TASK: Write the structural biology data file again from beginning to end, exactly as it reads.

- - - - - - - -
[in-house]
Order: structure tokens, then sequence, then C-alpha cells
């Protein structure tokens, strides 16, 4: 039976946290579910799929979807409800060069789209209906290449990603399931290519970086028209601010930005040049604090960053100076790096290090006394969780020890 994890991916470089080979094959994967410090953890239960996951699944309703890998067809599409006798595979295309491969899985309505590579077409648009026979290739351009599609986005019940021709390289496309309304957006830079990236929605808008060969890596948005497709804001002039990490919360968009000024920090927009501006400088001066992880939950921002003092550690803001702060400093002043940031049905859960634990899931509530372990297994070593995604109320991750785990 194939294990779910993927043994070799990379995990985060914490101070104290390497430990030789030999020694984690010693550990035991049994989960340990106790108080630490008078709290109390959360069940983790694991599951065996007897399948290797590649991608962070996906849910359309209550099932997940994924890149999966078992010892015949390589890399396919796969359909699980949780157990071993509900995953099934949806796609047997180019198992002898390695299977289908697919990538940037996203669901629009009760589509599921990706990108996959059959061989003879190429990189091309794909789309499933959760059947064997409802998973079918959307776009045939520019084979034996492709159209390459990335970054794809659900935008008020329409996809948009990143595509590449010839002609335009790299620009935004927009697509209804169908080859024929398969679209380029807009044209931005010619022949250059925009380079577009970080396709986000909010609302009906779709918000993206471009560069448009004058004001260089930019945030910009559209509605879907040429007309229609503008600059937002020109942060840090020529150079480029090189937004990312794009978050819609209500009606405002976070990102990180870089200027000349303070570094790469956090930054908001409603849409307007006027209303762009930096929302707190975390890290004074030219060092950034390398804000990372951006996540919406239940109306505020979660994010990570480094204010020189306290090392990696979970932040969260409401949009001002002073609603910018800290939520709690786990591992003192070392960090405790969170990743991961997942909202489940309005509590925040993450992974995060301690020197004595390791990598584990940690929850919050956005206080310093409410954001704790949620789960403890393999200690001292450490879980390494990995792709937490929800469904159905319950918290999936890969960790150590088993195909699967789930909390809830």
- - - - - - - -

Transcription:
[in-house]
Order: structure tokens, then sequence, then C-alpha cells
């Protein structure tokens, strides 16, 4: 039976946290579910799929979807409800060069789209209906290449990603399931290519970086028209601010930005040049604090960053100076790096290090006394969780020890 994890991916470089080979094959994967410090953890239960996951699944309703890998067809599409006798595979295309491969899985309505590579077409648009026979290739351009599609986005019940021709390289496309309304957006830079990236929605808008060969890596948005497709804001002039990490919360968009000024920090927009501006400088001066992880939950921002003092550690803001702060400093002043940031049905859960634990899931509530372990297994070593995604109320991750785990 194939294990779910993927043994070799990379995990985060914490101070104290390497430990030789030999020694984690010693550990035991049994989960340990106790108080630490008078709290109390959360069940983790694991599951065996007897399948290797590649991608962070996906849910359309209550099932997940994924890149999966078992010892015949390589890399396919796969359909699980949780157990071993509900995953099934949806796609047997180019198992002898390695299977289908697919990538940037996203669901629009009760589509599921990706990108996959059959061989003879190429990189091309794909789309499933959760059947064997409802998973079918959307776009045939520019084979034996492709159209390459990335970054794809659900935008008020329409996809948009990143595509590449010839002609335009790299620009935004927009697509209804169908080859024929398969679209380029807009044209931005010619022949250059925009380079577009970080396709986000909010609302009906779709918000993206471009560069448009004058004001260089930019945030910009559209509605879907040429007309229609503008600059937002020109942060840090020529150079480029090189937004990312794009978050819609209500009606405002976070990102990180870089200027000349303070570094790469956090930054908001409603849409307007006027209303762009930096929302707190975390890290004074030219060092950034390398804000990372951006996540919406239940109306505020979660994010990570480094204010020189306290090392990696979970932040969260409401949009001002002073609603910018800290939520709690786990591992003192070392960090405790969170990743991961997942909202489940309005509590925040993450992974995060301690020197004595390791990598584990940690929850919050956005206080310093409410954001704790949620789960403890393999200690001292450490879980390494990995792709937490929800469904159905319950918290999936890969960790150590088993195909699967789930909390809830």